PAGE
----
What we mean by democracy has changed radically over time. In ancient Greece, as throughout much of the intervening millennia, democracy and being free was for men, not for women and slaves.

Democracy, in terms of being being free to choose our lives and having some control over the people who come to represent us, is good for health and wellbeing. Absolutely! people in open, free and democratic societies, however you see those three very big concepts, tend to be more healthy than those who don't.

But what happens when you have democracy and unstable government, governments who cannot provide law and order or deliver the basic essentials of life - water, food and shelter. After the fall of the Soviet Union, people in some respects became freer but their health and wellbeing deteriorated alarmingly, part of this was the sense of cultural shock that something that seemed so permanent and monolithic had turned to rubble, but for the most part it was because social systems and economic infrastructure began to deteriorate and in some cases collapse as the political system and the social structures radiating from it disintegrated.

Yet, this was a case of internal collapse, with pressure from outside, but arguably the internal dynamics which showed the rigidity and failure of the political system and the inability to ameliorate the flaws and cracks was the more important catalyst. How much more difficult and complex when change is imposed from outside. Does democracy justify the loss and giving up of lives by people who do not do so willingly? ... I have to say, I don't think so.

When we look at wars of freedom - revolutionary wars and civil wars - the ones that succeeded were those where people chose to fight for their beliefs. "Give me liberty or give me death!" That clarion call still gives me shivers, because I believe in it and it makes me want to stand up and be counted. And that's the point, I will chose to stand up or choose not and both have consequences that I, alone, must live with. Hence, I've always been a roundhead and never a cavalier, Cromwell and the puritans may have been a dull and worthy lot, often officious and joy-stomping in later years, but they had right on their side. The more you look at these the more you see how difficult morally, spiritually and intellectually these fights over ideas (and land and money and power) were.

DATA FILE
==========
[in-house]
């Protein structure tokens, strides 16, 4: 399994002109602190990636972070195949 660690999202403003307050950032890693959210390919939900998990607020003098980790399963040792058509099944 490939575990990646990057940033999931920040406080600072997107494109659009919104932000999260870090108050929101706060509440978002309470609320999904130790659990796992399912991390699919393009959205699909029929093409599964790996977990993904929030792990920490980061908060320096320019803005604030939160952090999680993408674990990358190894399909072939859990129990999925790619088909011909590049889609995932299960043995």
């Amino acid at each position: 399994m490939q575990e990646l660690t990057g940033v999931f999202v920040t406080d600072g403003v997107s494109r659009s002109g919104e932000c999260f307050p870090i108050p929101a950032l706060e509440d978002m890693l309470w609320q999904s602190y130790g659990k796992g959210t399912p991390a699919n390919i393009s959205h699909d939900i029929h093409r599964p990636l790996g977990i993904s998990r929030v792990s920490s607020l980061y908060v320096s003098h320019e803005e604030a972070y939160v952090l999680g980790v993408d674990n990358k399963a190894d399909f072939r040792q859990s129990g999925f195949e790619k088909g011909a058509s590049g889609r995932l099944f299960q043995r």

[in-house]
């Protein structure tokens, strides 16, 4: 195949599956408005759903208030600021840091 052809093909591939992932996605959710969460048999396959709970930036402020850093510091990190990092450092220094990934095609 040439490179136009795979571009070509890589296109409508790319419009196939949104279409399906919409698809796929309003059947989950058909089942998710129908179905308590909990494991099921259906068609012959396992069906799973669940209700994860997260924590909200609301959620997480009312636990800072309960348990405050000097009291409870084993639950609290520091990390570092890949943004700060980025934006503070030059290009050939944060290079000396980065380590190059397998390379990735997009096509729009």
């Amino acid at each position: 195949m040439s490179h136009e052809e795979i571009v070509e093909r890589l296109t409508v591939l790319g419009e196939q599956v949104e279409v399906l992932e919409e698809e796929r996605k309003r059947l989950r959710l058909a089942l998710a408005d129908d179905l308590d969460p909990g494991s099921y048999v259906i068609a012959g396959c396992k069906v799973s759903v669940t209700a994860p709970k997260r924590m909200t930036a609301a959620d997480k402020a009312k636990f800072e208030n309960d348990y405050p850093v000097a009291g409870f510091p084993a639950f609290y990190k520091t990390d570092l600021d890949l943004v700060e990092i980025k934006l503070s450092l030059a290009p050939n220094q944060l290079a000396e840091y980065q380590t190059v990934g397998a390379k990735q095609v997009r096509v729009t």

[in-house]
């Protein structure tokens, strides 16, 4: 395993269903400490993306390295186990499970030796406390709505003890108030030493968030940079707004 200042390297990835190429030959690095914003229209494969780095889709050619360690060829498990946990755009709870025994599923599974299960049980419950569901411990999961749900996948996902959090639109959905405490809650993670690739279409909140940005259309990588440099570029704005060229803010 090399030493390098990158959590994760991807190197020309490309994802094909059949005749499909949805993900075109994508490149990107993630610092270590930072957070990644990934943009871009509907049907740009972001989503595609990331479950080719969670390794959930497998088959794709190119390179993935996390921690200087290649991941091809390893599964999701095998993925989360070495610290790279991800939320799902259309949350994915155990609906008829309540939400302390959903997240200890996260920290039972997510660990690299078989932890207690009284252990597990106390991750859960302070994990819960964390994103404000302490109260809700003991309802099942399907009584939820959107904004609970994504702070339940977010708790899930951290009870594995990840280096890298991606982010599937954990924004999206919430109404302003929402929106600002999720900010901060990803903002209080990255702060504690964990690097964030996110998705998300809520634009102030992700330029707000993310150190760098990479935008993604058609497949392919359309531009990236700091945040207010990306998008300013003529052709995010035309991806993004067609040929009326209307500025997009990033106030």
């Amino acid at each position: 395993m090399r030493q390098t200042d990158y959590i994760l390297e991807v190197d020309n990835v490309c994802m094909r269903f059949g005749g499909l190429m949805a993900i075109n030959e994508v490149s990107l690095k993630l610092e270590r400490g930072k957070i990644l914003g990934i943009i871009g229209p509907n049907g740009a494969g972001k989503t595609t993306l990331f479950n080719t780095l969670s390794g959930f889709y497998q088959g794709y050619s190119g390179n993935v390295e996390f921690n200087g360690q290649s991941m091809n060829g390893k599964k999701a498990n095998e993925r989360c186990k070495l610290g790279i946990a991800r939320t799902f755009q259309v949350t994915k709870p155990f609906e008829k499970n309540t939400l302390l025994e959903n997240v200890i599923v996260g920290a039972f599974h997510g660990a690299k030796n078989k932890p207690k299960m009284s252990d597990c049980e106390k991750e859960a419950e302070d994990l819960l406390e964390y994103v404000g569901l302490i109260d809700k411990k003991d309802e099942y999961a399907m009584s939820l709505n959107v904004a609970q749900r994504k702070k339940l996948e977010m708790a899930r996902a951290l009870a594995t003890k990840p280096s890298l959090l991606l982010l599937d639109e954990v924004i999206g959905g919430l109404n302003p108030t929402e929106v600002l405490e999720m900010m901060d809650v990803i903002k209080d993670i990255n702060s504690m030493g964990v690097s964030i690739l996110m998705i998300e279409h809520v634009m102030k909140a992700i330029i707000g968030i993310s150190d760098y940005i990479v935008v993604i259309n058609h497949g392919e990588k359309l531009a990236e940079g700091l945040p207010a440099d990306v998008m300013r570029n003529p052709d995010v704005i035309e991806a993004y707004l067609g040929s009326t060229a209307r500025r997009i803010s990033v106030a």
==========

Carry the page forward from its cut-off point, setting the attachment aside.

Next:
That's why I think we can't ever plant democracy; it must be homegrown. One of my most abiding memories was of BBC reports of South Africa after Nelson Mandela was released and the first post-apartheid free and fair elections. Reporters from around the world thought that there would be a bloodbath with Black South Africans murdering White Africaaners. White ex-pat Brits were fleeing back to the UK fearing the worst. It never happened. What we got instead were long queues of people, having walked miles and standing all day and into the night, patiently waiting to cast their vote with a smile and an excitement that certainly made me feel a warm glow.